This paper examined the measures taken and the actions they can be taken by the Federal Reserve stabilize the current economy. The Federal Reserve has done several things. They can do much more to affect the current United States economy. They can adjust the federal funds rate or they can purchase more securities or require banks to have more reserves. They can also permit more short-term borrowing. However, the current conditions may not lend themselves to actions by the Federal Reserve. Federal Reserve Chairman Ben Bernanke stated recently that he thinks the current American unemployment is due largely to lack of economic demand:

Is the current high level of long-term unemployment primarily the result of cyclical factors, such as insufficient aggregate demand, or of structural changes, such as a worsening mismatch between workers’ skills and employers’ requirements? … I will argue today that, while both cyclical and structural forces have doubtless contributed to the increase in long-term unemployment, the continued weakness in aggregate demand is likely the predominant factor (Demand, 2012).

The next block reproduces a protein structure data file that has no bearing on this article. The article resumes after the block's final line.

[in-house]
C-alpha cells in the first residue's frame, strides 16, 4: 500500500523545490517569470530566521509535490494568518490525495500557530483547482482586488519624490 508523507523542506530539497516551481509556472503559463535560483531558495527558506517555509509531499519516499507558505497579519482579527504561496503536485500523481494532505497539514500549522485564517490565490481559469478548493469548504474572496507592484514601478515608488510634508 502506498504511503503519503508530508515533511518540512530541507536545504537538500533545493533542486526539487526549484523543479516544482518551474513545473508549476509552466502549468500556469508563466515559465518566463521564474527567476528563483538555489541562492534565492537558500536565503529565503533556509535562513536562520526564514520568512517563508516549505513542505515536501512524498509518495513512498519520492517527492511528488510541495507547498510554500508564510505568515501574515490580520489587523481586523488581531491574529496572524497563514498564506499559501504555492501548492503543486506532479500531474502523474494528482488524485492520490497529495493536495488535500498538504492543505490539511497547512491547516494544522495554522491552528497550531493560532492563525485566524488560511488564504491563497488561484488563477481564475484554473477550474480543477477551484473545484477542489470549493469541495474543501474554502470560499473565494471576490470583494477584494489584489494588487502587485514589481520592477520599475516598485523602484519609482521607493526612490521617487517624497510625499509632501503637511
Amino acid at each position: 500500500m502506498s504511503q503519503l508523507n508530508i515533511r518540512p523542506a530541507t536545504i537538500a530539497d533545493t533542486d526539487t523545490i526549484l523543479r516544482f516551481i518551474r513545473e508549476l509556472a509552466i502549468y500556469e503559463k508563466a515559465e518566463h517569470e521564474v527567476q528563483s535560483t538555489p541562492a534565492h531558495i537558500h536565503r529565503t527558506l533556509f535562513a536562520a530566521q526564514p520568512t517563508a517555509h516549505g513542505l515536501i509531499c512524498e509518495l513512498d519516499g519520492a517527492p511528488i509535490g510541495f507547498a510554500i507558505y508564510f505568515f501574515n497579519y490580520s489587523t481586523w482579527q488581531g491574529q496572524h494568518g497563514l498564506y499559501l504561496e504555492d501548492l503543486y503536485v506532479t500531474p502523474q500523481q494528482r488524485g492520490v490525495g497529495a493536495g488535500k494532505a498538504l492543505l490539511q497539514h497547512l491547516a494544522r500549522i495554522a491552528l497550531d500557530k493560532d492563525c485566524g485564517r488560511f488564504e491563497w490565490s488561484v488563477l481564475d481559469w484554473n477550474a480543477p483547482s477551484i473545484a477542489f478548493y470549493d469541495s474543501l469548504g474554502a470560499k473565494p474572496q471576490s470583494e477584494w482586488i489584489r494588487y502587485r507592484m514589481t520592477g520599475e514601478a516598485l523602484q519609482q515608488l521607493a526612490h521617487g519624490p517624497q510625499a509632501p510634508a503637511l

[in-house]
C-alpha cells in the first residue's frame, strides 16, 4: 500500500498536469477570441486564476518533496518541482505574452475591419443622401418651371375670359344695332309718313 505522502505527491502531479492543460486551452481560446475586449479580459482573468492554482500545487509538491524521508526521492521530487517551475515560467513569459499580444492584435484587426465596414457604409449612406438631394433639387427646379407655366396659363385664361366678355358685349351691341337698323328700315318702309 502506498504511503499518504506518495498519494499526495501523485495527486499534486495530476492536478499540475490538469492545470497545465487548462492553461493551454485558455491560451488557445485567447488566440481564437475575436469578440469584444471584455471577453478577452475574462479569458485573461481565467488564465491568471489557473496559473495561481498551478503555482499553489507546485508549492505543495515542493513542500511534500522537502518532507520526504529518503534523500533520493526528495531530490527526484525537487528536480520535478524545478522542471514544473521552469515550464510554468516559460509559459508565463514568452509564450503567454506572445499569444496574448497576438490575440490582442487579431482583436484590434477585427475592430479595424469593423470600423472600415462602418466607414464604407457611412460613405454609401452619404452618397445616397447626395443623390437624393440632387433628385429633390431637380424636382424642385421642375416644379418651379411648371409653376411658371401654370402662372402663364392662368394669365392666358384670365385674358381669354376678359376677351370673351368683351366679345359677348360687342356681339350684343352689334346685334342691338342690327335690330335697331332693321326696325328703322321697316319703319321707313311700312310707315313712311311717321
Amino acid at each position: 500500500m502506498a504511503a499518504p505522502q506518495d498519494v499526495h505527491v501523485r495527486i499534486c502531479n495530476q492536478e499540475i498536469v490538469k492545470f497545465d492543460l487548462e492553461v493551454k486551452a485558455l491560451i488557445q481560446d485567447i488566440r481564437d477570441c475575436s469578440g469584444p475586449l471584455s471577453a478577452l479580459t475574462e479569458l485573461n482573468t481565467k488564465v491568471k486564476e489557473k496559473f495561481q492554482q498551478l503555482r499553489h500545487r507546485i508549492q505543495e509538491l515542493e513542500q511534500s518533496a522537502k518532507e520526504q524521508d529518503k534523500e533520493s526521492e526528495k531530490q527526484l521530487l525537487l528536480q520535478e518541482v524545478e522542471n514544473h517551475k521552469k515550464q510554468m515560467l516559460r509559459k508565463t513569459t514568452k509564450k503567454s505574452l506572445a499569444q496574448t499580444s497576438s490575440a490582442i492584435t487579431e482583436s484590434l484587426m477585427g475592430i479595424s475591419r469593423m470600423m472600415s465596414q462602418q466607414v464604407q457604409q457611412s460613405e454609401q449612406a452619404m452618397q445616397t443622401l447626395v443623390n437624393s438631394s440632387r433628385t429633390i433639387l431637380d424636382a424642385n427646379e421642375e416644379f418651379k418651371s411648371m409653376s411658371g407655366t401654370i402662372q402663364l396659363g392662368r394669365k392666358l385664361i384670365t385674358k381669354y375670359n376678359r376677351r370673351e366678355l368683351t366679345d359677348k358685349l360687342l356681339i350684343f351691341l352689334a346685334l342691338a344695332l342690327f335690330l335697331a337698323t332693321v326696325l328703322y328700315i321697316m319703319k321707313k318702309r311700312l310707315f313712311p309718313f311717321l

Monitoring of key economic indicators and monetary policies by the Federal Reserve performed in concert with fiscal policies of the United States government maybe the best means to strength the current economy.


Demand, not supply, is restraining the economy. (2012). CBS Money Watch. Accessible at:

Kiley, Michael T. (2012). The Aggregate Demand Effects of Short- and Long-Term Interest Rates. Finance and Economics Discussion Series Divisions of Research & Statistics and Monetary Affairs.  Washington D.C.: Federal Reserve Publications Department.

Koning, John Paul. (2010). A Visual History of the Federal Reserve System 1914 – 2009. Accessible at

Labonte, Marc. (2013). Monetary Policy and the Federal Reserve: Current Policy and Conditions. Publication No. RL30354. Washington D.C.: Congressional Research Service.

Leading Economic Indicators Explained. (2013). Investor Guide. Accessible at

Purposes and Functions. The Federal Reserve System. (2005). Washington D.C.: Federal Reserve Publications Department.

Woodford, Michael. (2003). Interest and Prices: Foundations of a Theory of Monetary Policy. Princeton: Princeton University Press.